Cabin fever

imageMoving to a rural Idyll from London, life was pretty easy that is until it snowed. I’ve never understood the concept of cabin fever until last month. After days of being snowed in with one husband, two children and a goldfish I suddenly got it.

One morning, I looked out of my frosty kitchen window and, clear as day, I saw a penguin, just a small one, but it was definitely a penguin. I was about to call my daughter to see it, when I had a reality check. I remembered I didn’t live in an igloo, but a semi-detached house, in  an area not renowned for its arctic wildlife. What I actually saw was a black and white cat playing in the snow. To me, it was a penguin, to my husband it was a cat and I was officially mad. This was my first taste of cabin fever.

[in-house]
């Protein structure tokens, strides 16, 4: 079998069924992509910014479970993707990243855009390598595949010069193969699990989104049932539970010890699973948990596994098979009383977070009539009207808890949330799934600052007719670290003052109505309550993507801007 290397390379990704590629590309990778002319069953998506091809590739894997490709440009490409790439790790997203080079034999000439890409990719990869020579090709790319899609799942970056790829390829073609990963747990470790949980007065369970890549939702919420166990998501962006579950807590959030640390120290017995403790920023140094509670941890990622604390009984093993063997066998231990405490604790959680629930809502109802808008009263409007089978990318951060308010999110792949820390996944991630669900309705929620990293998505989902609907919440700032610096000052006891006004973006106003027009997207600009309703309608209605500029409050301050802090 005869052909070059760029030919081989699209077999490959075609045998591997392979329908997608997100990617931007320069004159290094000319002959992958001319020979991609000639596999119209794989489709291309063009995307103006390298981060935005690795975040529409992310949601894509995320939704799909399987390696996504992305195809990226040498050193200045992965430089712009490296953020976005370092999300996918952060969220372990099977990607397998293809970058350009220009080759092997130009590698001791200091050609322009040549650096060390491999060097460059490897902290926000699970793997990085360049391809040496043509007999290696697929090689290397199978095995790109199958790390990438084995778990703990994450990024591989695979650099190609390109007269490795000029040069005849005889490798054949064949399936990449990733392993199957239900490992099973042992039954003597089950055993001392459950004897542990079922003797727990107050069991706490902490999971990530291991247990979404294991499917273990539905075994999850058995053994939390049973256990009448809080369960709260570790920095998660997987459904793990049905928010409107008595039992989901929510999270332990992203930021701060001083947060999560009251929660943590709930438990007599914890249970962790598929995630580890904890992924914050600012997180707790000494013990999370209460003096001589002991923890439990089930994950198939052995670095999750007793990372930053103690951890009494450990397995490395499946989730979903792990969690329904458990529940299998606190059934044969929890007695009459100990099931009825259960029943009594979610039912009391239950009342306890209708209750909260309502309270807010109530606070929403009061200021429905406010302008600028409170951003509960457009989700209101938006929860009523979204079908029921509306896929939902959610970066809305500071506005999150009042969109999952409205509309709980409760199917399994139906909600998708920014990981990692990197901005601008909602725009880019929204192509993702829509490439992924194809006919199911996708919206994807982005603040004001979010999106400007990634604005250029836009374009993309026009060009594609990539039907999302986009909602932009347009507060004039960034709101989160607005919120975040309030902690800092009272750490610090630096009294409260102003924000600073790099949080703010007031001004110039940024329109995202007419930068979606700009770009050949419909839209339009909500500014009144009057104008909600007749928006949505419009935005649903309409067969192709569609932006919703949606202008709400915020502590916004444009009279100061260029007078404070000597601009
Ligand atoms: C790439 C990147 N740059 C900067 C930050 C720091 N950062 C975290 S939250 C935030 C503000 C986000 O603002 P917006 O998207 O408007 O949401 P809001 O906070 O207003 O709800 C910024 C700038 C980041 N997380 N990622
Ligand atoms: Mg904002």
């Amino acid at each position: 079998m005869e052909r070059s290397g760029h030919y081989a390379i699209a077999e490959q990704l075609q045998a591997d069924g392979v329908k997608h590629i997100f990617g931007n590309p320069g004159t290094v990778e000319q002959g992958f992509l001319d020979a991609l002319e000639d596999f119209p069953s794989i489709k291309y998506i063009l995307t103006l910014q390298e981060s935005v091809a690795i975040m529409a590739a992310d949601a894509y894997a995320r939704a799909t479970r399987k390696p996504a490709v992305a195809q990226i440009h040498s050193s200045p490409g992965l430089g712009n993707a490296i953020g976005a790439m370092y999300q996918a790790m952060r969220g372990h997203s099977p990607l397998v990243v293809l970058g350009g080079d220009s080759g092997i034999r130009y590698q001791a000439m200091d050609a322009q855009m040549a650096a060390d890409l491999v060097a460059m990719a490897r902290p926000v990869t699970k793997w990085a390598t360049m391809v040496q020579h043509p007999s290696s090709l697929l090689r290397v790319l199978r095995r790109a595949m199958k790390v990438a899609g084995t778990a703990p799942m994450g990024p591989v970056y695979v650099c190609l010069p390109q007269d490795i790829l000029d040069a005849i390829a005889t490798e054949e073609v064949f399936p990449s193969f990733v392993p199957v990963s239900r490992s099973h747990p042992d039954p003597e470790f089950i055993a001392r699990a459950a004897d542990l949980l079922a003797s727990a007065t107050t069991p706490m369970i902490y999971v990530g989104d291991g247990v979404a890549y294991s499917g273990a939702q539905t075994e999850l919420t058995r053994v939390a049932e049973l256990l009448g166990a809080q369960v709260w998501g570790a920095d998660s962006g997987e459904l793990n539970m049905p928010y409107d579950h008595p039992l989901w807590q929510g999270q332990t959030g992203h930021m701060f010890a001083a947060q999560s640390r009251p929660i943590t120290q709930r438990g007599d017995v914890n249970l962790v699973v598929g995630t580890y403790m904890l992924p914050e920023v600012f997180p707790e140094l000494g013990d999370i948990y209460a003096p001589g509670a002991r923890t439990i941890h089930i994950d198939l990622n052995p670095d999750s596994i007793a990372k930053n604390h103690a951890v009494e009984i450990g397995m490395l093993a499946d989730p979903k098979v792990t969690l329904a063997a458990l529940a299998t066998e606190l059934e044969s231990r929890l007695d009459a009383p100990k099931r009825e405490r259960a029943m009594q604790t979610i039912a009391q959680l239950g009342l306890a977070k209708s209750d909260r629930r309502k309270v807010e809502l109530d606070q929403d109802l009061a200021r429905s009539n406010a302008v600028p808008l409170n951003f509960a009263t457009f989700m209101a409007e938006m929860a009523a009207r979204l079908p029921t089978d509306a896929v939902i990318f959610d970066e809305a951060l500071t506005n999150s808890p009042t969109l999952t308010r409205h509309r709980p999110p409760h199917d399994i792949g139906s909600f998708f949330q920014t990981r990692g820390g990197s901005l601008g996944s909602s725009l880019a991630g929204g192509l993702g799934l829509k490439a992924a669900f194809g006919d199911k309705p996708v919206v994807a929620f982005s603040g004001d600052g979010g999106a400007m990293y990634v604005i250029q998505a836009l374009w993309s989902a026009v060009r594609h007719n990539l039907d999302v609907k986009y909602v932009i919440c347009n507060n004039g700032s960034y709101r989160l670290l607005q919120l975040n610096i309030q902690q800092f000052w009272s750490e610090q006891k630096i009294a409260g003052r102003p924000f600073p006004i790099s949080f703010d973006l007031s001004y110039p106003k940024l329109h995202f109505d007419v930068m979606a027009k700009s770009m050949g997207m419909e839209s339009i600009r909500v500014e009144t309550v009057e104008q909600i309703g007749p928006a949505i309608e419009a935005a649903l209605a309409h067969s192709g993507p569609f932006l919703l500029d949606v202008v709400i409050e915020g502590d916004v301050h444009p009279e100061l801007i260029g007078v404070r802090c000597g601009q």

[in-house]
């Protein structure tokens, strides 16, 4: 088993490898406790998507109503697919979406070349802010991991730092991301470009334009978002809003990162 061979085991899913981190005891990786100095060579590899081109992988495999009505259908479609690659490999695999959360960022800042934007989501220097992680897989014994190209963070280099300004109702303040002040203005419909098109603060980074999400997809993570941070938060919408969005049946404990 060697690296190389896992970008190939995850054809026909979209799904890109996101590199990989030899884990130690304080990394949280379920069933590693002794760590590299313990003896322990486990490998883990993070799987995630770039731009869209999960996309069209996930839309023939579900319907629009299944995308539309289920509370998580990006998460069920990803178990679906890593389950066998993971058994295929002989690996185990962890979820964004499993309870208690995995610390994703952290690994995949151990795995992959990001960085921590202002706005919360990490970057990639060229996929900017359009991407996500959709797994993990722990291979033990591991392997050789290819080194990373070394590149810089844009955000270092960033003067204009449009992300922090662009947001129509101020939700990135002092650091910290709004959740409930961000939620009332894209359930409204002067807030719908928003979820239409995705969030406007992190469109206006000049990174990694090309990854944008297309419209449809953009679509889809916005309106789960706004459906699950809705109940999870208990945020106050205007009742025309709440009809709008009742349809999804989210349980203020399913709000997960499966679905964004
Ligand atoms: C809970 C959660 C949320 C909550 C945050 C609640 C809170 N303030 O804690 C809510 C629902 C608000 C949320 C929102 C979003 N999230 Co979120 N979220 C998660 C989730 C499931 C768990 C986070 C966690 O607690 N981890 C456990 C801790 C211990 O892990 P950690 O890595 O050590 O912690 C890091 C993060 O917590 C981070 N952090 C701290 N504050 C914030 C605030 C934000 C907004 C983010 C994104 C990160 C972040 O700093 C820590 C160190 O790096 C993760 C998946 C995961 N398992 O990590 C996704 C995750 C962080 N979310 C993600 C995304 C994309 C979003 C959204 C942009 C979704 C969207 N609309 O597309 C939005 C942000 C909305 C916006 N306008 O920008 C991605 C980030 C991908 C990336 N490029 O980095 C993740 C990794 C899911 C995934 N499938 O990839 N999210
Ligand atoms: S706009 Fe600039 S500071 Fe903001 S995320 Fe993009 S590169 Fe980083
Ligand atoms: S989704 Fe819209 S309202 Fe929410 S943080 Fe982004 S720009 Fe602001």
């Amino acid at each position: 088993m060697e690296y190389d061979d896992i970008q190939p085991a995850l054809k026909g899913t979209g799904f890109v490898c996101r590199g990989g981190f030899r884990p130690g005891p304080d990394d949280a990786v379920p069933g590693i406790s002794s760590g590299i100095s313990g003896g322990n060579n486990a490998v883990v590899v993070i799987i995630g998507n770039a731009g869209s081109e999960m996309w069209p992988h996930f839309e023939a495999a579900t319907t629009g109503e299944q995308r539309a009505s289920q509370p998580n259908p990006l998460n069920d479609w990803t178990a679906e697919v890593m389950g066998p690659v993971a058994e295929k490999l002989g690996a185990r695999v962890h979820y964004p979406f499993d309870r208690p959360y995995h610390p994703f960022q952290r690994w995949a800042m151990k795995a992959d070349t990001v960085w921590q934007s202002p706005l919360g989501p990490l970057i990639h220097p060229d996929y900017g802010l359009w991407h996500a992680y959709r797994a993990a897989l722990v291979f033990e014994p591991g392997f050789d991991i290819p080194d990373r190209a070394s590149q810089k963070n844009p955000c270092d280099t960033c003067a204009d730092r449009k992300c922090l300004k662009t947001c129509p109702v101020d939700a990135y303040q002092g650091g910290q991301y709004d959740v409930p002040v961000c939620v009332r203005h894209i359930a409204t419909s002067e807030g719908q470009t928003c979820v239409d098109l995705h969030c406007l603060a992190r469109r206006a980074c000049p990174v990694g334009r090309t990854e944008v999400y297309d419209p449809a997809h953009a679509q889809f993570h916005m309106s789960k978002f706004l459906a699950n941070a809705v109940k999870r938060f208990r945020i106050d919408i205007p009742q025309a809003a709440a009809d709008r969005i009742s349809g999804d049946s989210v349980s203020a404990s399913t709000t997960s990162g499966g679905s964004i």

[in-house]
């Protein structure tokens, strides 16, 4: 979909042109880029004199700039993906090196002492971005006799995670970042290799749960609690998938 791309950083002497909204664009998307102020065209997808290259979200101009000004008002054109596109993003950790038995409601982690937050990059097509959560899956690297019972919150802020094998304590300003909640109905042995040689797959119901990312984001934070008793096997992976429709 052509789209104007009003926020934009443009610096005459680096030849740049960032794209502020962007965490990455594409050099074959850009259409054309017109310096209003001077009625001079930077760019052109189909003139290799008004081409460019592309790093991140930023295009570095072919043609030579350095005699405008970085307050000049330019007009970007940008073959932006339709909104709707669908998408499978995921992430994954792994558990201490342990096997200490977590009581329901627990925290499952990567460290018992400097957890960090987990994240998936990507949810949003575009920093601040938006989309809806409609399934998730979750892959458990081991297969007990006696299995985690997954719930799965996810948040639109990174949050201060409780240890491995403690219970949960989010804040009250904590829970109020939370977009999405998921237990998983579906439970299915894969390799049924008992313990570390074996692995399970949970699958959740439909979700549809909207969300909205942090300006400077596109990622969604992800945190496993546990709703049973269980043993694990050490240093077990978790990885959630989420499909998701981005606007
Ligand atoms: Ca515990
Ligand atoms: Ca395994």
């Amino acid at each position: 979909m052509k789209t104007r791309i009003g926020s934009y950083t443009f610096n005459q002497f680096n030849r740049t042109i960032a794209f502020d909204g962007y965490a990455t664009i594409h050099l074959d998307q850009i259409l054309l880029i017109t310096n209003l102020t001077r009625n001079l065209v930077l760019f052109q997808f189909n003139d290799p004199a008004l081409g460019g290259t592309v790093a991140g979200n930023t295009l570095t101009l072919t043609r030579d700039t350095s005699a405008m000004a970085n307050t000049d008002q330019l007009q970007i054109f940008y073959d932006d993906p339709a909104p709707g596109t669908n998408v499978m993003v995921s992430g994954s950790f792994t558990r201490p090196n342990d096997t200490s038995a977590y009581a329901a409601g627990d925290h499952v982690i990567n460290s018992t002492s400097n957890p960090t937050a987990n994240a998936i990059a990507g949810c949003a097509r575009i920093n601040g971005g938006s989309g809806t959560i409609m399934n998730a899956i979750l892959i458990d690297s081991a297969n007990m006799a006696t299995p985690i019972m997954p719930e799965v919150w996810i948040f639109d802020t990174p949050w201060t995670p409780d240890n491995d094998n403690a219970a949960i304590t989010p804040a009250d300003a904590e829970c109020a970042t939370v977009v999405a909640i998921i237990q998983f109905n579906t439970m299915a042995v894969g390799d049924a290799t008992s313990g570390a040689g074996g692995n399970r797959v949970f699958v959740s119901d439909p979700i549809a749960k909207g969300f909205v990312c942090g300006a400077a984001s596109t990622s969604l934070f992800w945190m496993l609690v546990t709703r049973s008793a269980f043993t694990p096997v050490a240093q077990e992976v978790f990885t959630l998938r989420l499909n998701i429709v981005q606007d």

The first few flakes of snow were exciting. When it settled, Lucy ran out in her wellies and squealed with delight as she left her tiny footprints in the pristine snow. But then we were house-bound, had a power cut, no TV, the cupboards were bear and the novelty of the white stuff was wearing off.

Having made a whole snowman family plus dog, exhausted our craft draws, watched several DVDs and baked enough fairy cakes to sink a battleship I was running out of ideas.

So, Lucy and I embarked on an expedition to the corner shop. Dressed with four layers, waterproofs, boots and a bright red sledge we were ready – all that was missing were the huskies. After braving the snow, we were dismayed to find the shop had sold out of all bread, eggs and milk. We settled for a giant bar of chocolate and a tin of soup.

It was great when the snow melted, my husband returned to work, pre-school re-opened and we went shopping, walking and living without falling over. Life went back to normal – without the penguins!

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